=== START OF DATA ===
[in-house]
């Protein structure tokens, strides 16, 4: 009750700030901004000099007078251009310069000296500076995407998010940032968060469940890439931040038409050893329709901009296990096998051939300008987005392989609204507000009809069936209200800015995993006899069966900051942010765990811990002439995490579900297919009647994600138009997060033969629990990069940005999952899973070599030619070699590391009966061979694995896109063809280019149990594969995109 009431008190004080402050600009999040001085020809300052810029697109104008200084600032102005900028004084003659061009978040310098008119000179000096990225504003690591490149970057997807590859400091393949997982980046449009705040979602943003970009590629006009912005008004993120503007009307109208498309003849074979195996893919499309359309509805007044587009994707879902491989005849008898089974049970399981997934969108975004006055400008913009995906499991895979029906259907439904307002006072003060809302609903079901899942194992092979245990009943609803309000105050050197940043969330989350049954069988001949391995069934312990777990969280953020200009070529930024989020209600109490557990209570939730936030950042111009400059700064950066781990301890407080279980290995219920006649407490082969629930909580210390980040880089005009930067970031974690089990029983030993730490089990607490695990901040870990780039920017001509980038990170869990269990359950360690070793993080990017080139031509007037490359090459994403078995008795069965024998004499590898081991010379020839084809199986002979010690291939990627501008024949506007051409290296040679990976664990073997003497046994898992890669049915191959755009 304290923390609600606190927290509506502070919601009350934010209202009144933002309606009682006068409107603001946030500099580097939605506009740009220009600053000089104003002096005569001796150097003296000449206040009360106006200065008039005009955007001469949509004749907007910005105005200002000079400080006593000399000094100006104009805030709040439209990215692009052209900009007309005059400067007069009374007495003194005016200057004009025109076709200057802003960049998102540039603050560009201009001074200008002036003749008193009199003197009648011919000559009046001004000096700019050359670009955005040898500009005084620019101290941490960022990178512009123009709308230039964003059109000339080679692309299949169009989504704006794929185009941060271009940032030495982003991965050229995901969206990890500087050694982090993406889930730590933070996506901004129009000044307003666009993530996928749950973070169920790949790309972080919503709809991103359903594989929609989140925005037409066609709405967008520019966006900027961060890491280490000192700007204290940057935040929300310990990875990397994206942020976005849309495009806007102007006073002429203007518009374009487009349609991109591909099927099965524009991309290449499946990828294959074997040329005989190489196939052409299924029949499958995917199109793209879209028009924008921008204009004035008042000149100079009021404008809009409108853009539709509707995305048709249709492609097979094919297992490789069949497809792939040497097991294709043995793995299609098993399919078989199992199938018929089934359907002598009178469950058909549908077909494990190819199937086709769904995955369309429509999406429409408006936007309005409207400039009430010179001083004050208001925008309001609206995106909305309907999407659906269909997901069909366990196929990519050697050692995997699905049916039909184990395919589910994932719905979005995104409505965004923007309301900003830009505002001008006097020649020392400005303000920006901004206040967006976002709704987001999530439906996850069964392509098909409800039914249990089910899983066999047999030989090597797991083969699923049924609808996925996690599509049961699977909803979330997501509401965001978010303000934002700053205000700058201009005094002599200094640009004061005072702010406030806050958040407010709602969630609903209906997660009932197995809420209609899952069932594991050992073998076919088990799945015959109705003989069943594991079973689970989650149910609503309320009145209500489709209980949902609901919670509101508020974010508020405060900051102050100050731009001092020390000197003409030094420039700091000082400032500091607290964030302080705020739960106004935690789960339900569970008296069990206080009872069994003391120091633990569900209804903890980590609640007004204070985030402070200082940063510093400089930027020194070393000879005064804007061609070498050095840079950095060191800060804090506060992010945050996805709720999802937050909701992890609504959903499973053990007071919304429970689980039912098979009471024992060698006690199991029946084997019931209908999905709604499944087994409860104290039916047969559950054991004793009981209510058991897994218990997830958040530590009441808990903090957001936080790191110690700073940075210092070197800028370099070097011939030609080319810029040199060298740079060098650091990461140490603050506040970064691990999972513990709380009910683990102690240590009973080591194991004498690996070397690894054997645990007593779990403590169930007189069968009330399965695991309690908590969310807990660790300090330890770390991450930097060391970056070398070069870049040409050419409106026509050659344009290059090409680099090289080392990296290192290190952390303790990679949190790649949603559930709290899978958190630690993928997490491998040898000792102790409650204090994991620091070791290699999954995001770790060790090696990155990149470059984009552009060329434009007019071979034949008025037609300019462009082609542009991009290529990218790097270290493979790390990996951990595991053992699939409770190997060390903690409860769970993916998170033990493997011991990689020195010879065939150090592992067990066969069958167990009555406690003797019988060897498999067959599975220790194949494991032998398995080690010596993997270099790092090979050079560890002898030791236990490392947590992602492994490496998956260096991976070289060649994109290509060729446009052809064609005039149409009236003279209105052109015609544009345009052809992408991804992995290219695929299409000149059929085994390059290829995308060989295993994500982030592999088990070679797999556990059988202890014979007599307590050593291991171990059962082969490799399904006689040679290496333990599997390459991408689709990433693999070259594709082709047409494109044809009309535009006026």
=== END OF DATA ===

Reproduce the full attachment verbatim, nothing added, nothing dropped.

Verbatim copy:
[in-house]
């Protein structure tokens, strides 16, 4: 009750700030901004000099007078251009310069000296500076995407998010940032968060469940890439931040038409050893329709901009296990096998051939300008987005392989609204507000009809069936209200800015995993006899069966900051942010765990811990002439995490579900297919009647994600138009997060033969629990990069940005999952899973070599030619070699590391009966061979694995896109063809280019149990594969995109 009431008190004080402050600009999040001085020809300052810029697109104008200084600032102005900028004084003659061009978040310098008119000179000096990225504003690591490149970057997807590859400091393949997982980046449009705040979602943003970009590629006009912005008004993120503007009307109208498309003849074979195996893919499309359309509805007044587009994707879902491989005849008898089974049970399981997934969108975004006055400008913009995906499991895979029906259907439904307002006072003060809302609903079901899942194992092979245990009943609803309000105050050197940043969330989350049954069988001949391995069934312990777990969280953020200009070529930024989020209600109490557990209570939730936030950042111009400059700064950066781990301890407080279980290995219920006649407490082969629930909580210390980040880089005009930067970031974690089990029983030993730490089990607490695990901040870990780039920017001509980038990170869990269990359950360690070793993080990017080139031509007037490359090459994403078995008795069965024998004499590898081991010379020839084809199986002979010690291939990627501008024949506007051409290296040679990976664990073997003497046994898992890669049915191959755009 304290923390609600606190927290509506502070919601009350934010209202009144933002309606009682006068409107603001946030500099580097939605506009740009220009600053000089104003002096005569001796150097003296000449206040009360106006200065008039005009955007001469949509004749907007910005105005200002000079400080006593000399000094100006104009805030709040439209990215692009052209900009007309005059400067007069009374007495003194005016200057004009025109076709200057802003960049998102540039603050560009201009001074200008002036003749008193009199003197009648011919000559009046001004000096700019050359670009955005040898500009005084620019101290941490960022990178512009123009709308230039964003059109000339080679692309299949169009989504704006794929185009941060271009940032030495982003991965050229995901969206990890500087050694982090993406889930730590933070996506901004129009000044307003666009993530996928749950973070169920790949790309972080919503709809991103359903594989929609989140925005037409066609709405967008520019966006900027961060890491280490000192700007204290940057935040929300310990990875990397994206942020976005849309495009806007102007006073002429203007518009374009487009349609991109591909099927099965524009991309290449499946990828294959074997040329005989190489196939052409299924029949499958995917199109793209879209028009924008921008204009004035008042000149100079009021404008809009409108853009539709509707995305048709249709492609097979094919297992490789069949497809792939040497097991294709043995793995299609098993399919078989199992199938018929089934359907002598009178469950058909549908077909494990190819199937086709769904995955369309429509999406429409408006936007309005409207400039009430010179001083004050208001925008309001609206995106909305309907999407659906269909997901069909366990196929990519050697050692995997699905049916039909184990395919589910994932719905979005995104409505965004923007309301900003830009505002001008006097020649020392400005303000920006901004206040967006976002709704987001999530439906996850069964392509098909409800039914249990089910899983066999047999030989090597797991083969699923049924609808996925996690599509049961699977909803979330997501509401965001978010303000934002700053205000700058201009005094002599200094640009004061005072702010406030806050958040407010709602969630609903209906997660009932197995809420209609899952069932594991050992073998076919088990799945015959109705003989069943594991079973689970989650149910609503309320009145209500489709209980949902609901919670509101508020974010508020405060900051102050100050731009001092020390000197003409030094420039700091000082400032500091607290964030302080705020739960106004935690789960339900569970008296069990206080009872069994003391120091633990569900209804903890980590609640007004204070985030402070200082940063510093400089930027020194070393000879005064804007061609070498050095840079950095060191800060804090506060992010945050996805709720999802937050909701992890609504959903499973053990007071919304429970689980039912098979009471024992060698006690199991029946084997019931209908999905709604499944087994409860104290039916047969559950054991004793009981209510058991897994218990997830958040530590009441808990903090957001936080790191110690700073940075210092070197800028370099070097011939030609080319810029040199060298740079060098650091990461140490603050506040970064691990999972513990709380009910683990102690240590009973080591194991004498690996070397690894054997645990007593779990403590169930007189069968009330399965695991309690908590969310807990660790300090330890770390991450930097060391970056070398070069870049040409050419409106026509050659344009290059090409680099090289080392990296290192290190952390303790990679949190790649949603559930709290899978958190630690993928997490491998040898000792102790409650204090994991620091070791290699999954995001770790060790090696990155990149470059984009552009060329434009007019071979034949008025037609300019462009082609542009991009290529990218790097270290493979790390990996951990595991053992699939409770190997060390903690409860769970993916998170033990493997011991990689020195010879065939150090592992067990066969069958167990009555406690003797019988060897498999067959599975220790194949494991032998398995080690010596993997270099790092090979050079560890002898030791236990490392947590992602492994490496998956260096991976070289060649994109290509060729446009052809064609005039149409009236003279209105052109015609544009345009052809992408991804992995290219695929299409000149059929085994390059290829995308060989295993994500982030592999088990070679797999556990059988202890014979007599307590050593291991171990059962082969490799399904006689040679290496333990599997390459991408689709990433693999070259594709082709047409494109044809009309535009006026």